Removing the winding knobs and the back-case of your clock reveals the inside of the clock.
By removing the stand, hands, face and mounting ring, you end up with the clock mechansim itself.
You will see the main spring.The basic idea behind the spring is to act as an energy storage device so that the clock can run unattended for long periods of time. The “Potential Energy” of the spring provides the driving force to run the clock . A similar but a smaller spring provides energy to the alarm . These springs have clutches to restrict the back-rotation when we are winding the main-spring using the crown.
So let’s say that we wanted to use a winded main-spring to create the simplest possible clock — a clock that has just a second hand on it. We want the second hand on this simple clock to work like a normal second hand on any clock, making one complete revolution every 60 seconds. We might try to do that simply by attaching the main-spring to a wheel and then attaching a second hand to the wheel as well. This, of course, would not work. The main-spring would always be in tension to unwind. So in this simple mechanism, releasing the spring would cause it to unwind and the wheel will rotate with a very high speed until the main-spring gets totally unwind.
Now if we put some sort of restriction on the spring and allow it to open with time—- our aim would we fulfilled.
Here an escapement mechanism comes into picture —-
In an escapement there is a gear with teeth of some special shape. There is also a pallet, and attached to the pallet is the anchor which is used to engage the teeth of the gear. The basic idea that is being demonstrated in the figure is that, for each swing of the pallet back and forth, one tooth of the gear is allowed to escape. For example, if the pallet is swinging toward the left and passes through the center position , then as the pallet continues toward the left the left-hand pin attached to the pallet will release its tooth. The gear will then advance one-half tooth’s-width forward and hit the right-hand pin.In advancing forward and running into th pins ,the gear will make a sound … “tick” or “tock” being the most common.That is where the ticking sound of a clock comes from. Also, the pallet is attached to a balance-wheel which has a balance-spring attached to its axle, which gives it a back and forth motion.
One thing to keep in mind is that the pallet will not swing forever. Therefore, one additional job of the escapement gear is to impart just enough energy into the pallet to overcome friction and allow it to keep swinging. To accomplish this task, the anchor and the teeth on the escapement gear are specially shaped. The gear’s teeth escape properly, and in addition the pallet is given a nudge in the right direction by the anchor each time through a swing. The nudge is the boost of energy that the pallet needs to overcome friction, so it keeps swinging.
So, let’s say that we have created an escapement like this. If we gave the escapement gear 60 teeth and attached this gear directly to the spring we discussed above, and if we attach a second hand with it,we have made simple clock with a second-hand.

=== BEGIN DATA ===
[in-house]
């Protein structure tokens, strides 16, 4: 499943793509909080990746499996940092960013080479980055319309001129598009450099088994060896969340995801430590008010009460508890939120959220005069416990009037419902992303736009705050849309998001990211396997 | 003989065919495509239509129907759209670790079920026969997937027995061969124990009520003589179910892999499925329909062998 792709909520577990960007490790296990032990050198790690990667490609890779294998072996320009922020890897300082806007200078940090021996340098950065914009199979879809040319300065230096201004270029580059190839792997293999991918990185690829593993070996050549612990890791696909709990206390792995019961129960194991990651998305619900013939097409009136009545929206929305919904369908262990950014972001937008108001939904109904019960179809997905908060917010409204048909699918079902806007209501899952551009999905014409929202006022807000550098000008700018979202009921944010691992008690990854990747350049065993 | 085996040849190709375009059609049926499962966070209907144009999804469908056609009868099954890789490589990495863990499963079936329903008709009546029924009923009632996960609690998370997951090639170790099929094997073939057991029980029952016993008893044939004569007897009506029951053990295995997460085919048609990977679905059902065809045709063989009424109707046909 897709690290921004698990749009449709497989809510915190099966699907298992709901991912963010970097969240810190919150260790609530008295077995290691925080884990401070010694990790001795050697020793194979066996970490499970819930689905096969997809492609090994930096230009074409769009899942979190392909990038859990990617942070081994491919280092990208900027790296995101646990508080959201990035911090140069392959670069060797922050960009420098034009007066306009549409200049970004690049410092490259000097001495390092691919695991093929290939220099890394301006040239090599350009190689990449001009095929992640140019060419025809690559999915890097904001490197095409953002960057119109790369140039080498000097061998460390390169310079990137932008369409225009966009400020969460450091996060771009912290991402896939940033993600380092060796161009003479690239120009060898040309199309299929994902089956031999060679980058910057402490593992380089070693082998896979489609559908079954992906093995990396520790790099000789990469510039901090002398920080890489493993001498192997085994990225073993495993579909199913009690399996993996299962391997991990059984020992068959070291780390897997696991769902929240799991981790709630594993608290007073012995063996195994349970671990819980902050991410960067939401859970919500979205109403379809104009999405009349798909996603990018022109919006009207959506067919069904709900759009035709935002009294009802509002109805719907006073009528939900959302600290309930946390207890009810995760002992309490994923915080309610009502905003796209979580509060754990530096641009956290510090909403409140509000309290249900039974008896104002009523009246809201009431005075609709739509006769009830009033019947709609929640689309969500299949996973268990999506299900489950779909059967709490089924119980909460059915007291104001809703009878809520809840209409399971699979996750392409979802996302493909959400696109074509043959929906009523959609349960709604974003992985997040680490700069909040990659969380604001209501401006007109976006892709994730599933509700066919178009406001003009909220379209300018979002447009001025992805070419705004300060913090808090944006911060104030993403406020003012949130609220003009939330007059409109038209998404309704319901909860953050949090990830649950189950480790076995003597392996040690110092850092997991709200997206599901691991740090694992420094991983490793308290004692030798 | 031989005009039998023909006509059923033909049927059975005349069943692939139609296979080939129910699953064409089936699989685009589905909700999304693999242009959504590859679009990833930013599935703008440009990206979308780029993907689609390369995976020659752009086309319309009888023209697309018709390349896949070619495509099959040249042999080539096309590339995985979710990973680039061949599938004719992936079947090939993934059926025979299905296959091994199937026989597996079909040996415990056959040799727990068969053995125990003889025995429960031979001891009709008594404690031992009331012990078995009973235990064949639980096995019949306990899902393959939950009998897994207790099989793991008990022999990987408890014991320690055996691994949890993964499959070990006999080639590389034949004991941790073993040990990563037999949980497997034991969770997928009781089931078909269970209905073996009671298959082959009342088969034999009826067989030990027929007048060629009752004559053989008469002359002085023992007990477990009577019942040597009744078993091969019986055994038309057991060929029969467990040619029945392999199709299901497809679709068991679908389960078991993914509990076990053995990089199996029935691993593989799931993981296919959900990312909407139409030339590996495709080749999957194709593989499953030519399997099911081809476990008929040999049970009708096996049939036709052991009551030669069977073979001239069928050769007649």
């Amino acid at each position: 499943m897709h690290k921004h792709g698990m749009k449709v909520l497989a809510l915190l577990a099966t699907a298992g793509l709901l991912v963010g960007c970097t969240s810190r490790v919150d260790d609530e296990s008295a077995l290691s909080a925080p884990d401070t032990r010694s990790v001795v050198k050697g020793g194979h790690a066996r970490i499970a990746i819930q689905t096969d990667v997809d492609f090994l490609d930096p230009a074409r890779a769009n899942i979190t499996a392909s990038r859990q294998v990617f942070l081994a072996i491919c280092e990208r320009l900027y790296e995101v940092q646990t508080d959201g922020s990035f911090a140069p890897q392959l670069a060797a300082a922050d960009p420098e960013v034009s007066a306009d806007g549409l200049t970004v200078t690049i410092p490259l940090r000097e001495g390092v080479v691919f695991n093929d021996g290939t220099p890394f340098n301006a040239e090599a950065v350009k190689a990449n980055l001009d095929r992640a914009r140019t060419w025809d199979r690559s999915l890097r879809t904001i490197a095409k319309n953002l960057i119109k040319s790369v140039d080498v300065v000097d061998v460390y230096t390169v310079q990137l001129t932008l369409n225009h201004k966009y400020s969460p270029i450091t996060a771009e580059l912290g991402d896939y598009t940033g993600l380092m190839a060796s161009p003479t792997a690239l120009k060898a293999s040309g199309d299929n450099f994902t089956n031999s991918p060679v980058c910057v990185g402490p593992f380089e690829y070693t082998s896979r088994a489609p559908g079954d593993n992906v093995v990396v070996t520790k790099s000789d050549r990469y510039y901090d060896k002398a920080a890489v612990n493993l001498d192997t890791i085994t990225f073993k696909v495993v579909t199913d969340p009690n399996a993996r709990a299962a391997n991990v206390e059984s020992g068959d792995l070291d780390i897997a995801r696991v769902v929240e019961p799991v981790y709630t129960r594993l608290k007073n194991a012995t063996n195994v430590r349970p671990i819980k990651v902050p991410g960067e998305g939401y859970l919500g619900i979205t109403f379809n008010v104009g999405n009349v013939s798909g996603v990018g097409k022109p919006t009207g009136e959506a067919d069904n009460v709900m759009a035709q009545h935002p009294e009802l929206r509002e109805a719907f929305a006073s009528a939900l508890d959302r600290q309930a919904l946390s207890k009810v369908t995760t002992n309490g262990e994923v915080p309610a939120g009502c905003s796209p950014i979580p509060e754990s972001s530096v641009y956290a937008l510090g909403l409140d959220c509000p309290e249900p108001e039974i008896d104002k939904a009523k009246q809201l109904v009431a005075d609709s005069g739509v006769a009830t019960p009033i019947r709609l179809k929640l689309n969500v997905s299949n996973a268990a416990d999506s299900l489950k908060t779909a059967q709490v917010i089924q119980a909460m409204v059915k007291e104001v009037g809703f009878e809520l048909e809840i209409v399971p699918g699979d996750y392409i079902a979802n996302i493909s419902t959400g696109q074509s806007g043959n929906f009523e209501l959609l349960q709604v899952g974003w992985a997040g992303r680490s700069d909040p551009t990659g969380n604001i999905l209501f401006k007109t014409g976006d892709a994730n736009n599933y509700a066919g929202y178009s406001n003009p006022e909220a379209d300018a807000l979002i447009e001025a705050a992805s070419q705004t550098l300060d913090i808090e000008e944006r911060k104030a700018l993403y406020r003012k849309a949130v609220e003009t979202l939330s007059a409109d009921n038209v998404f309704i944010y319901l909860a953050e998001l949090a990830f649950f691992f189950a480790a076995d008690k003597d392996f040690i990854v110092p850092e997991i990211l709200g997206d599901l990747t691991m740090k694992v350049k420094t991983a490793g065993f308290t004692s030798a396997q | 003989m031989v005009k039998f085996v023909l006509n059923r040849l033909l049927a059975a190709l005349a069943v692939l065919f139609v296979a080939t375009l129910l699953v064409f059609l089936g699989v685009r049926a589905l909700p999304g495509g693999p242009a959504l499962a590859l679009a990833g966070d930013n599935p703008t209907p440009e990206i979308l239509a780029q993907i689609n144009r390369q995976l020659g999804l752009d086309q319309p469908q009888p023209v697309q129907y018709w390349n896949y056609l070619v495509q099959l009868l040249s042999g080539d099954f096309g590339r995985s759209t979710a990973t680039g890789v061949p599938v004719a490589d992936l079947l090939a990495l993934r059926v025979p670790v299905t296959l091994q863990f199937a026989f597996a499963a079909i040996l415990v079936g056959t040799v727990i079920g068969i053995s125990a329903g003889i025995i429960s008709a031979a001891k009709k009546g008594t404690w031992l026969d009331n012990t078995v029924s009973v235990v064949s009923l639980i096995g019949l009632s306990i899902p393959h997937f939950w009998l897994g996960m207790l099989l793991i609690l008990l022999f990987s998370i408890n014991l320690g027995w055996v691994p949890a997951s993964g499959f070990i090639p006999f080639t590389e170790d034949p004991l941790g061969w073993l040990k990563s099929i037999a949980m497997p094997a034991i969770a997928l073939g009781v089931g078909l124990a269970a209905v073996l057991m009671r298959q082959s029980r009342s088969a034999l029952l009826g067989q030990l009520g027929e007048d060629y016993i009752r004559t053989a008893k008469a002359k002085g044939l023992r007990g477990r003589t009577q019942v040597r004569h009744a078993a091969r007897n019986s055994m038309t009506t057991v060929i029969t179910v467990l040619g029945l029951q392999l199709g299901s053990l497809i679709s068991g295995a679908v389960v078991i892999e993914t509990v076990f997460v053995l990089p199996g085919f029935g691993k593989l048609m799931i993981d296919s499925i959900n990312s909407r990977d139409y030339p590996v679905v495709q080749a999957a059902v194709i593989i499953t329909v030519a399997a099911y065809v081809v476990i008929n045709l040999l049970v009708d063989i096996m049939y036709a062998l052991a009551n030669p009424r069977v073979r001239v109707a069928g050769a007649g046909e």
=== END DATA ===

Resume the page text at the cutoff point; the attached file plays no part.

While accurate, this clock would have two problems that make it less-than-useful:
1. Most people typically expect a clock to have hour and minute hands as well, so this clock would be seen as lacking in that respect.
2. You would have to wind the clock again and again after some minutes. Because the spring will unwound in some time.Obviously nobody would like to do this.
How to solve these problems?
To solve this problem a high ratio gear-train comes into use . This makes the main-spring to unwind in 35 to 45 hours.You can see that if you let the escapement gear itself drive another gear train with a ratio of 60:1, then you can attach the minute hand to the last gear in that train. A final train with a ratio of 12:1 would handle the hour hand.You have a clock.
Now let us see “how the alarm works?”. Here also there is a spring which stores the energy in it. And to restrict the unwinding of the spring , there is a alarm lever which is also something like the anchor . This lever is controlled by another spring-lever which is always kept pressed by the alarm-gear . The alarm gear is synchrnous with the hour gear . Now when the clock strikes the time set in the alarm dial , the pin in the dial falls into a groove made on the alarm gear . This causes the alarm gear to rise ,which in turn causes spring-lever to rise and release the alarm lever and so the spring starts unwinding. There is a gear with special teeth which meshes with the spring gear .This gear makes the alarm lever rotate to and fro , which hits the case and makes the alarming sound “Trrrrrrrnnnnnnnnnn”.
You can see that although the gears in a clock make it look complicated,the working is fairly simple.
There are 5 basic parts:
1. The spring – this provides the energy to turn the hands of the clock.
2. The weight gear train – a high-ratio gear train,transmits the motion of the spring, so that you don’t have to rewind the clock very often.
3. The escapement – made up of the pallet, the anchor and the escapement gear, the escapement precisely regulates the speed at which the spring’s energy is released.
4. The hand gear train – gears things down so the minute and hour hands turn at the right rates.
5. The setting mechanism – somehow disengages, slips or ratchets the gear train so the clock can be rewound and set.